(WGHP) — American football is in no danger of losing its preeminence in the nation’s sporting life, but there is enough room for other sports to take a foothold, and soccer might be doing just that (Did you see what we did there? Foothold? soccer?).

The game first came onto most people’s recreational radar screens in the 1970s when Brazilian legend Pele came to play for the New York Cosmos. Pele was at the end of his career since 30 was ancient in the soccer world in the early 1970s, and Pele made his debut for the Cosmos four months shy of his 35th birthday.

After Pele’s brief but brilliant stint in New York, soccer seemed to fade away with the league he played in: the old North American Soccer League. The NASL peaked at 24 teams as Pele was leaving after three seasons but was down to just nine teams by 1984 when it folded.

It was more than 20 years later when David Beckham shocked the soccer world and brought his talents and glamour to Major League Soccer, which is the league that replaced the old NASL, a dozen years after the NASL folded. 

Beckham was much closer to his prime. He’d just turned 32 in an era when players took much better care of their bodies, and he came directly from the world’s biggest club: Real Madrid.

The Major League Soccer operation Beckham came to was run much better than the old NASL. By this year, the league had expanded from its original 10 teams to 30, and had five of the 20 most valuable clubs on the planet, according to Forbes.

What could possibly take that up a notch? Well, the greatest player ever to live.

When Lionel Messi turned down nearly $1 billion from the Saudi Arabian league to come to Major League Soccer, ticket prices for games he plays have doubled. And even though he didn’t arrive until July, Messi is already the number one seller of gear in any sport on the popular website Fanatics, with shirts like the one worn by 10-year-old Juan Aparicio in Greensboro that you see nearby.

For years, though, you could see the game’s roots in America. A good example was the exhibition game played recently at UNC Chapel Hill’s football stadium between English club Chelsea and Wrexham from Wales. The game nearly sold out.

“When you look at this stadium that holds over 50,000 people, you see a lot of kids here. You see a lot of people here. I think the sport, as a whole, is growing,” said Jessie Hensley, a Wrexham supporter who was at the game.

Wrexham is one of the three oldest continuously-playing soccer clubs in the world, but they’d fallen on hard times the last few decades and were playing in the 5th tier of British soccer, which would be equivalent to something below single-A baseball in America. So seeing the reception they got across the ocean in the US was impressive to Wrexham players.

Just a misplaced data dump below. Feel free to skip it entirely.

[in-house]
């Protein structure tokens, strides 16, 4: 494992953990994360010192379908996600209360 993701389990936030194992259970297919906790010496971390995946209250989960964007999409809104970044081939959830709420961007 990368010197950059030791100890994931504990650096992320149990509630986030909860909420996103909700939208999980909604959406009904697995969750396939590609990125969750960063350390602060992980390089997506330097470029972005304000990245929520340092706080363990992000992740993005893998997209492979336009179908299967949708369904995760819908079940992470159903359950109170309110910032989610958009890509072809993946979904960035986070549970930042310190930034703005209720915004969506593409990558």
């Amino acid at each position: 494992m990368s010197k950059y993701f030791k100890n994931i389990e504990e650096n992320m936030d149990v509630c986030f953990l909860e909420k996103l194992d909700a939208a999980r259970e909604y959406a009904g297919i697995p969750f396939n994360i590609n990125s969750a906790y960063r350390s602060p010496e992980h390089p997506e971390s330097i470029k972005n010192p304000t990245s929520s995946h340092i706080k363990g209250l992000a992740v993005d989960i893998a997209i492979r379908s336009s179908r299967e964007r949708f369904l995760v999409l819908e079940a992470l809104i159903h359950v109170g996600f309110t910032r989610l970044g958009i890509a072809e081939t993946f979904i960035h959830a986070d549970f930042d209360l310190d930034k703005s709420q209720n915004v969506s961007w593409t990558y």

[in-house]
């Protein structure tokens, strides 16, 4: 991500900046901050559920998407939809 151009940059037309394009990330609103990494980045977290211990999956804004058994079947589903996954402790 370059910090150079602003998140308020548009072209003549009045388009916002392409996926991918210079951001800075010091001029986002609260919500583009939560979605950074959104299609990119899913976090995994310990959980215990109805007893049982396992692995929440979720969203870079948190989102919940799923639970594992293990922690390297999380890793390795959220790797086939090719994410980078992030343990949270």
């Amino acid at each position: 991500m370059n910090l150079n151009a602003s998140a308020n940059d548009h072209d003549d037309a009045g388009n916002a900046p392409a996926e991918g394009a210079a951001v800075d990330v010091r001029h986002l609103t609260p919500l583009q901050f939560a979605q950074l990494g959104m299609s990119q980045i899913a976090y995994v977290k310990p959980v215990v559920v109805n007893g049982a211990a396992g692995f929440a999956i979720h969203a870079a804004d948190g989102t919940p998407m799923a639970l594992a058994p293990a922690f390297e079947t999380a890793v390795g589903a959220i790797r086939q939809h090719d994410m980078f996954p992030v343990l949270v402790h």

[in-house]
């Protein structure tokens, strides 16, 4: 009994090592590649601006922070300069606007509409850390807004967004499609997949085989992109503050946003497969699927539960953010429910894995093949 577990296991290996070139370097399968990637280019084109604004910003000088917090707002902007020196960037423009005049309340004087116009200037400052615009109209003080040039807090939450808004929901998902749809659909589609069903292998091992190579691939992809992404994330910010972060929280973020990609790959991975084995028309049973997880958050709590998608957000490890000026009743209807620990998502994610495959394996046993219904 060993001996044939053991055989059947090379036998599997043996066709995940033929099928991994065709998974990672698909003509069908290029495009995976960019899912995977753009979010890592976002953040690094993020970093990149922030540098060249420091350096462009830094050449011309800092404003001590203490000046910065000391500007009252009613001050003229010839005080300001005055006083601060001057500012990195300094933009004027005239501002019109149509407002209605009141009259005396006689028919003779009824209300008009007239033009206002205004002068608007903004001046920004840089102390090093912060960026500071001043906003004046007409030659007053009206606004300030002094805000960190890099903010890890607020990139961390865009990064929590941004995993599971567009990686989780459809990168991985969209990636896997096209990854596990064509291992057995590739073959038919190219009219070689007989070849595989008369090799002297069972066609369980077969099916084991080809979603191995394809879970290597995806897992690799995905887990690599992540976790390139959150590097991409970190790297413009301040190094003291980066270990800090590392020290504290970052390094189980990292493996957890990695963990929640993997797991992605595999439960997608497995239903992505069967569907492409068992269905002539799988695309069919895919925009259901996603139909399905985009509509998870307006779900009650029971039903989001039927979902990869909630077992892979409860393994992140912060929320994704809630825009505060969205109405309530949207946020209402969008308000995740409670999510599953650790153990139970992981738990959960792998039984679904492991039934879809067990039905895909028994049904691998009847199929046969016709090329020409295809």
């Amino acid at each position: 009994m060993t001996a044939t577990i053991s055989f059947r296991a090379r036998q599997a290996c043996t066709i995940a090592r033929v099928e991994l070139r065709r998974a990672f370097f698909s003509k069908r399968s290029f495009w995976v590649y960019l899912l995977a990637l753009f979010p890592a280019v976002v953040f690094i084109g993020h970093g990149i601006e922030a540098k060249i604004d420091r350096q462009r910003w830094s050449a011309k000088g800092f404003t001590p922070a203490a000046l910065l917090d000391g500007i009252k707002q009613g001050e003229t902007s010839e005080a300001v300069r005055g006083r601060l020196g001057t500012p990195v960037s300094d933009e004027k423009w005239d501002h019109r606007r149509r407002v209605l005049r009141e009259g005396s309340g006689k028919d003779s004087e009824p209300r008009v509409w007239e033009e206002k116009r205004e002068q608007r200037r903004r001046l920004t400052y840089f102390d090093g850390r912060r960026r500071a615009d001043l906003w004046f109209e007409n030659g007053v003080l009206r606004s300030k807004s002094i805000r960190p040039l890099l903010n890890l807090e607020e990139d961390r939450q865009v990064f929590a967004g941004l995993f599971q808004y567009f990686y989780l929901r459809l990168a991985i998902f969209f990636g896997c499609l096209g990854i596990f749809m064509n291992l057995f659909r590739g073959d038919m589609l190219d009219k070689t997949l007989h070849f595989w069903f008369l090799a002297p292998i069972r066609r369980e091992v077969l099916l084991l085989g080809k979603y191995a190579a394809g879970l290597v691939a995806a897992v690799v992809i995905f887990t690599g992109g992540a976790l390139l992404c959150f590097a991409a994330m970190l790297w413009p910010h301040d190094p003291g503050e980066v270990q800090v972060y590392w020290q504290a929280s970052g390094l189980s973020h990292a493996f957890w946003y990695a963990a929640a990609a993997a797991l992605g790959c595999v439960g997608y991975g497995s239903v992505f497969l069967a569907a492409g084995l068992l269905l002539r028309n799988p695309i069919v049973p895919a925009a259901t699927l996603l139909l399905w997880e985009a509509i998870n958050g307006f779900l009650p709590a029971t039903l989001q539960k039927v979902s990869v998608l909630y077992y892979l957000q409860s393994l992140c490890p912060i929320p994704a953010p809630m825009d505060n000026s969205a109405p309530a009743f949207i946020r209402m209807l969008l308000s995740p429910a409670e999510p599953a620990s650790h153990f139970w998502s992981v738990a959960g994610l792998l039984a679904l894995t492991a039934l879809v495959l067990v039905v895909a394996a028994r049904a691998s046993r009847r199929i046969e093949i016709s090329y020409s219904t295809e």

“We knew that there would be a lot of Chelsea fans here tonight,” said Wrexham goalkeeper Ben Foster. “We didn’t know how many Wrexham fans there were going to be. So when we kick off a game, and we see that many red shirts in the crowd … singing our chants, and they’re really supporting us, that was phenomenal for us. That is absolutely incredible.”

Foster knows a thing or two about a good soccer atmosphere. He played 15 years in the English Premier League, which is the best league in the world, including five years at the legendary club Manchester United.

The fact that so many Wrexham fans were there wasn’t an accident.

“We’re Wrexham fans,” said Pearson Yates, a fan from Greensboro.

“We’re Wrexham fans Because of the documentary,” Pearson’s brother Owen said.

That documentary is called “Welcome to Wrexham.” It’s the story of how Hollywood stars Ryan Reynolds and Rob McElhenney bought the struggling team, injected a bunch of money into it to make it viable, again and then told their story in that documentary. 

TV can be a powerful thing.

“It’s the power of TV, the power of Ryan Reynolds and Rob McElhaney,” said Ollie Palmer, a star forward for Wrexham.

“They’ve not just done it about the football, they’ve done it about the people, and I think that’s the bit people buy into,” Foster said.

So who’s going to do the documentary about the time when the GOAT came to town? Yes, it’s “Getting Messi” in American soccer. Catch the show while you can, including in this edition of The Buckley Report.